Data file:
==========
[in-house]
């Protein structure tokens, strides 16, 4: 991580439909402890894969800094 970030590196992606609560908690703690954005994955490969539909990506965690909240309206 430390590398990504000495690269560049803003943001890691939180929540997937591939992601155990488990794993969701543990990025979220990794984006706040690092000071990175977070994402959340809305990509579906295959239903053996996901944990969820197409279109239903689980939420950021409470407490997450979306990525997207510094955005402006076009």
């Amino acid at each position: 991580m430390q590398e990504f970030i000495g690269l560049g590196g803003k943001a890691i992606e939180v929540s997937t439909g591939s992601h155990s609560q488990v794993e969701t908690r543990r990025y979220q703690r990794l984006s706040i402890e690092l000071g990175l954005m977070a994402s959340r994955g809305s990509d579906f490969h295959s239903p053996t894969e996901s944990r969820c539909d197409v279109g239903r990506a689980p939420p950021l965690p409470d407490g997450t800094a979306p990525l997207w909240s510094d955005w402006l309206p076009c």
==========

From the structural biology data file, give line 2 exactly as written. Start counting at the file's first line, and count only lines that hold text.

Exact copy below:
């Protein structure tokens, strides 16, 4: 991580439909402890894969800094 970030590196992606609560908690703690954005994955490969539909990506965690909240309206 430390590398990504000495690269560049803003943001890691939180929540997937591939992601155990488990794993969701543990990025979220990794984006706040690092000071990175977070994402959340809305990509579906295959239903053996996901944990969820197409279109239903689980939420950021409470407490997450979306990525997207510094955005402006076009």